IT win­dow closes as con­trolled shift fails

The Advertiser - - NEWS - DANIEL WILLS STATE PO­LIT­I­CAL EDI­TOR

THE jobs of 73 pub­lic ser­vants are in limbo after they of­fered to re­sign from the Gov­ern­ment un­der a com­puter pri­vati­sa­tion plan that has now been put on in­def­i­nite hold.

The Ad­ver­tiser yes­ter­day re­vealed that an al­most $400 mil­lion deal to out­source man­age­ment and sup­port of pub­lic sec­tor com­put­ers, lap­tops and tablets had stalled, amid fears it will col­lapse.

Ear­lier this year, 73 in­for­ma­tion tech­nol­ogy staff in SA Health and the Depart­ment of Pre­mier and Cabi­net took up the op­por­tu­nity to move from the pub­lic sec­tor to the new pri­vate provider in the first wave of a tran­si­tion plan that will ul­ti­mately cover about 180 Gov­ern­ment IT work­ers.

They have been forced to re­main in the pub­lic sec­tor, with their fu­tures un­clear, after the July 17 start date was missed and the Gov­ern­ment has failed to pro­vide a new plan for the move to progress.

The Pub­lic Ser­vice As­so­ci­a­tion has raised con­cerns the deal could be about to col­lapse, while the Gov­ern­ment claims it is con­tin­u­ing ne­go­ti­a­tions to en­sure the pri­vati­sa­tion stacks up. Sources close to the project say a ma­jor stick­ing point is the new hard­ware as­sumes ac­cess to Win­dows 10, while most Gov­ern­ment agen­cies are still us­ing Win­dows 7.

It’s un­der­stood de­part­men­tal es­ti­mates pre­dict ex­tra costs in the tens of mil­lions of dol­lars un­der a new con­tract Pre­mier Jay Weather­ill said would be a “win-win-win” for jobs, tax­pay­ers and ser­vices.

PSA sec­re­tary Nev Kitchin said staff were en­dur­ing ma­jor dis­rup­tion to their per­sonal lives and house­holds bud­gets as they waited for Gov­ern­ment clar­ity on the their jobs and the pri­vati­sa­tion.

He said many re­ar­ranged su­per­an­nu­a­tion con­di­tions and other spend­ing in an­tic­i­pa­tion of a spe­cial one-year al­lowance from the pri­vate com­pany, DXC. “A large num­bers of work­ers are now in flux, and un­sure,” he said.

“Some of them salary sac­ri­ficed to the max­i­mum amount, ready to make the tran­si­tion, with the ex­pec­ta­tion of an about $150 al­lowance per pay would kick in,” Mr Kitchin said. “That hasn’t hap­pened, and they’re still be­ing pro­vided with no ad­di­tional date.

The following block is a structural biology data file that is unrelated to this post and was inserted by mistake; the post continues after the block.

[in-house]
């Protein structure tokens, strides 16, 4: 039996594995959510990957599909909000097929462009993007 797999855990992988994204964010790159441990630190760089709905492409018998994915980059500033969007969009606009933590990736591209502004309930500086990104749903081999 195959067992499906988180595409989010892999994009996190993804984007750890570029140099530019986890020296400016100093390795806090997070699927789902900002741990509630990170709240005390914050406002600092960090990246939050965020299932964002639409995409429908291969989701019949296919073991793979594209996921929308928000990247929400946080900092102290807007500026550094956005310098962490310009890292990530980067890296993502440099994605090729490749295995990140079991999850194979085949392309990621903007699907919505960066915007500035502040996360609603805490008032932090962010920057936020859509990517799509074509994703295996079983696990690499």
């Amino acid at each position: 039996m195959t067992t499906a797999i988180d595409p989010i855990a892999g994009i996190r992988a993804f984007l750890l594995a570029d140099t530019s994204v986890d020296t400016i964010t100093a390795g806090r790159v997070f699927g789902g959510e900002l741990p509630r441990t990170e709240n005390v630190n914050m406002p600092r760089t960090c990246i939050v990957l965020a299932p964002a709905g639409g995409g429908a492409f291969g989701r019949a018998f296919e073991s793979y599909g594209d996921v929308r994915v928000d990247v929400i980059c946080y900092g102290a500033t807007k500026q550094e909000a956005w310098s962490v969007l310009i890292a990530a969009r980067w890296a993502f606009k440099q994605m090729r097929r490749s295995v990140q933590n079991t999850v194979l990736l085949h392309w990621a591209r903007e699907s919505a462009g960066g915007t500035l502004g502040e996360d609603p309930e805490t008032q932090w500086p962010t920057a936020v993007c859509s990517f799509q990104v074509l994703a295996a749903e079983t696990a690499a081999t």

“They’re not par­tic­u­larly high wage earn­ers. “To say it’s not go­ing to have an im­pact on their fam­i­lies is an ab­so­lute non­sense.

Many of the staff are based in state hos­pi­tals, where they cur­rently pro­vide IT ser­vices.

DPC chief ex­ec­u­tive Don Russell has de­clined to com­ment on the progress of the “large and com­plex” $400 mil­lion com­puter pri­vati­sa­tion due to “commercial sen­si­tiv­i­ties”. “The ini­tial trans­fer of staff has been de­layed to al­low time for the project to be ef­fec­tively de­liv­ered,” Dr Russell said, adding he was ad­vised the project was ex­pected to de­liver ben­e­fits.

In a mis­sive to staff ahead of the go-live de­lay, DPC pro­gram di­rec­tor ICT trans­for­ma­tion Sinead O’Brien said “the work be­ing done now will pay div­i­dends” for all pub­lic sec­tor com­puter users.

She was also the se­nior ex­ec­u­tive on a hir­ing panel which signed off on for­mer chief in­for­ma­tion of­fi­cer Veronica The­ri­ault, who has since been charged with abuse of pub­lic of­fice. That hire is now the fo­cus of an In­de­pen­dent Com­mis­sion Against Cor­rup­tion mal­ad­min­is­tra­tion probe.

NO WIN: Jay Weather­ill.

NO COM­MENT: Don Russell.

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